The group recommends that the Centers for Medicare and Medicaid Services simplify the process of creating CPT codes and later including them in the clinical laboratory fee schedule.
In addition, the society’s policy statement calls on the CMS to harmonize standards for clinical validation and verification under the Clinical Laboratory Improvement Amendments program with those offered by the CAP, the Clinical and Laboratory Standards Institute, and others. That consistency would encourage wider adoption of new tests.
AMP statement on LDTs
The Association for Molecular Pathology has proposed a new term for laboratory-developed tests and reaffirmed its position that the Clinical Laboratory Improvement Amendments program is the appropriate vehicle through which to oversee them.
In a position statement published in the January issue of the Journal of Molecular Diagnostics, members of the LDT Working Group of the AMP Professional Relations Committee propose the term laboratory-developed procedure, or LDP, to distinguish LDTs from traditional medical devices. They say the new term “better represents the nature of complex laboratory testing” and define it as follows: “a professional service that encompasses and integrates the design, development, validation, verification, and quality systems used in laboratory testing and interpretative reporting in the context of clinical care.”
Unlike FDA-regulated medical devices, members of the group write, laboratory tests have a professional interpretive component that offers additional opportunities to enhance care through professional interpretive judgment. “This professional judgment and test performance intersect at the points of design, development, validation, and continued improvement of LDTs,” which require a regulatory pathway that acknowledges the difference between traditional medical devices and LDTs and “preserves the role of the laboratory professional.”
The CLIA program of the Centers for Medicare and Medicaid Services is the way to oversee LDPs, the AMP says in its statement. To make its regulatory process more transparent, it says, the CMS should update its IT infrastructure to make its registry of labs and their test offerings easily available to the general public and other stakeholders. “Moreover, the registry should make public information about adverse events and other significant problems that have occurred within a particular laboratory,” the AMP says.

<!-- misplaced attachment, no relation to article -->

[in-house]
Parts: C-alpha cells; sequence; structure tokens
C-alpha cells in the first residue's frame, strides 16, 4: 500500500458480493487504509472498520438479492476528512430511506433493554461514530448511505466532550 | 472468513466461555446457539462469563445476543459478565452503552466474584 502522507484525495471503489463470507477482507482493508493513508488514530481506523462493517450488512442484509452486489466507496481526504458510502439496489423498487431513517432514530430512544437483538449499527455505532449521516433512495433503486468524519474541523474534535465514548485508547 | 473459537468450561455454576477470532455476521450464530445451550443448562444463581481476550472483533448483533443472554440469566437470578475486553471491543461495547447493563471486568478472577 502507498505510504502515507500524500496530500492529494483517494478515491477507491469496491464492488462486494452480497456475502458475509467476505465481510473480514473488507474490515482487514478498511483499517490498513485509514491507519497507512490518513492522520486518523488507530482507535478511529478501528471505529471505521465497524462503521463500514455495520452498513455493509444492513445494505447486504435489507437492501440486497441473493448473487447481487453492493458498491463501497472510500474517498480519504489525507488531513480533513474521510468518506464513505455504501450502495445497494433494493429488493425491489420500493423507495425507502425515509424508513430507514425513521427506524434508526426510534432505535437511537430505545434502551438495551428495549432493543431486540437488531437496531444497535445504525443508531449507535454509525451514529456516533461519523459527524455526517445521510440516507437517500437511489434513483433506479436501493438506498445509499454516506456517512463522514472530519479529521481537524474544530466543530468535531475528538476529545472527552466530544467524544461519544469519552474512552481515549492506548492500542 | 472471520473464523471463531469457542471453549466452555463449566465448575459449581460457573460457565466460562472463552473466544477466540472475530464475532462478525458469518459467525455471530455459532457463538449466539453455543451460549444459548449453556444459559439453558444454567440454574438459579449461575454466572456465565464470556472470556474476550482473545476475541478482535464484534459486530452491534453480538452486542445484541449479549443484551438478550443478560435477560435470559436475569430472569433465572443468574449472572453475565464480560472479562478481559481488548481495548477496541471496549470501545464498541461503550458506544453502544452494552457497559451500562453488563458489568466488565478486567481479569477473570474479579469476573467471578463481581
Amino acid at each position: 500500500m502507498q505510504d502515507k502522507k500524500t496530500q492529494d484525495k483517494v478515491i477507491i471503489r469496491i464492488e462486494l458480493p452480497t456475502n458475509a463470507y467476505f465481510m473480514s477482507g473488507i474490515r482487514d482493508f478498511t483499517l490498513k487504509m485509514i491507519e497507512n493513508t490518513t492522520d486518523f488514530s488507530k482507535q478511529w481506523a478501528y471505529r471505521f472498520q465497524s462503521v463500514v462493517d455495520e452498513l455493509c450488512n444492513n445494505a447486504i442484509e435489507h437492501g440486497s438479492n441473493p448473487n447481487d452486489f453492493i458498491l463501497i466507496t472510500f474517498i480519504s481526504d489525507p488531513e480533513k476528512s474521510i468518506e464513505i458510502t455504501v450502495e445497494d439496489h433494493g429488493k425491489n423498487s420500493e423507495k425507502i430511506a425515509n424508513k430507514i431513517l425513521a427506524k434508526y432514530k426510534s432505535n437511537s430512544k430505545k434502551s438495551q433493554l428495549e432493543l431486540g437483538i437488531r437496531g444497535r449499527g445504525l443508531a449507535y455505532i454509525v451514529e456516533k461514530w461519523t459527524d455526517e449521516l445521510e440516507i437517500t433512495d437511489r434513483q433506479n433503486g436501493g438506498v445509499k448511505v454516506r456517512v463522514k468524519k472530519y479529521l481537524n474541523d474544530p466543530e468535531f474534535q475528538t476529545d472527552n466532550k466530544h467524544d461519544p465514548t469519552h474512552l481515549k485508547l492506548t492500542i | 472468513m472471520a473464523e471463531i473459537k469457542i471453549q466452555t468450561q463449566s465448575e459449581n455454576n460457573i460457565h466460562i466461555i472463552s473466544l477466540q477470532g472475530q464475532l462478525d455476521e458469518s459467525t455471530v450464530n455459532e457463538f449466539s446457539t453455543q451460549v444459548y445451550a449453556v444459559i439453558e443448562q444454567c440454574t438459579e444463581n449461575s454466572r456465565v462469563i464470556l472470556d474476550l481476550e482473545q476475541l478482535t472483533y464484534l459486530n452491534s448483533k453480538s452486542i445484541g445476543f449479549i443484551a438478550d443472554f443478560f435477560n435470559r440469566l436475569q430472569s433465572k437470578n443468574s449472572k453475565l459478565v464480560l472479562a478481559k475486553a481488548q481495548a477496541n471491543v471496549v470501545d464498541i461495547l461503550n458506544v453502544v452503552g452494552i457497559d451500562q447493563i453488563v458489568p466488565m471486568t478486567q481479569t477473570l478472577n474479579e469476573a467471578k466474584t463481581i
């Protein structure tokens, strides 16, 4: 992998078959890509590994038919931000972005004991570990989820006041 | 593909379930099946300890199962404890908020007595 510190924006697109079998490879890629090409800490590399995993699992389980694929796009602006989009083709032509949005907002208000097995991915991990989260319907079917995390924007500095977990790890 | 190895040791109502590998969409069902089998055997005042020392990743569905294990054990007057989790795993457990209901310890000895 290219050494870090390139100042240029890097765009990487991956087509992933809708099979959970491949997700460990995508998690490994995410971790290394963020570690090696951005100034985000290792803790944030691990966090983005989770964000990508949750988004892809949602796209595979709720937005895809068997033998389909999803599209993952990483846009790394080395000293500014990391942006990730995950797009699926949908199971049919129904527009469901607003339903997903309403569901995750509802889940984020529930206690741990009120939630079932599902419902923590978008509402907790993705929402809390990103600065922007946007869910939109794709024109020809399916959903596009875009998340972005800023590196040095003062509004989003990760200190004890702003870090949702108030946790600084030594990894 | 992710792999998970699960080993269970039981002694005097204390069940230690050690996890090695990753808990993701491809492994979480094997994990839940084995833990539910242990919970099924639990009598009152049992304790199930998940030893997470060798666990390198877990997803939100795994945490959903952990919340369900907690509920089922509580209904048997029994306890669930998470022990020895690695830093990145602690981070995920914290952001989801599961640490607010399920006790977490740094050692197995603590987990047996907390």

The working group reaffirmed the AMP’s prior position that some exceptionally high-risk tests do require pre-introduction review by a third party. Such LDPs include “those for which methods or other determinants of results lack transparency, or assays for which a skilled laboratory professional cannot independently interpret or assess the validation of the test or its results.” Assays that contain black-box algorithms or use proprietary software are examples, the group says, adding that such LDPs typically are offered by a single provider.
Detecting women at risk
Myriad Genetics presented clinical data at the 2013 San Antonio Breast Cancer Symposium in December that showed the myRisk Hereditary Cancer test found 51 percent more patients with a higher risk of hereditary breast and ovarian cancer than did testing for the BRCA1 and BRCA2 genes alone.
MyRisk is a diagnostic test that uses next-generation sequencing to evaluate 25 genes associated with eight hereditary cancers.
This large prospective clinical validation study measured mutations in 25 cancer-causing genes among patients referred for BRCA1/2 testing. Among the 1,951 patients evaluated, 275 patients tested positive for a deleterious mutation with the myRisk test. Testing only for the BRCA1 and BRCA2 genes found 182 of the mutation carriers.
MALDI Biotyper CA cleared
Bruker has been granted FDA 510k clearance to market its MALDI Biotyper CA system in the U.S. for the identification of gram-negative bacterial colonies cultured from human specimens. The system includes the benchtop microflex MALDI-TOF mass spectrometer, software, IVD labeled reagents, a 48-spot MALDI target, and a library of microorganism reference spectra.
Frank Laukien, president and CEO of Bruker, said in a statement that more than 1,000 MALDI Biotyper systems have been sold or leased worldwide.
Robert Jerris, PhD, D(ABMM), director of clinical microbiology at Children’s Healthcare of Atlanta, said in the statement that MALDI-TOF has helped lower health care expenditures at Children’s and has had a positive impact on therapy and infection control.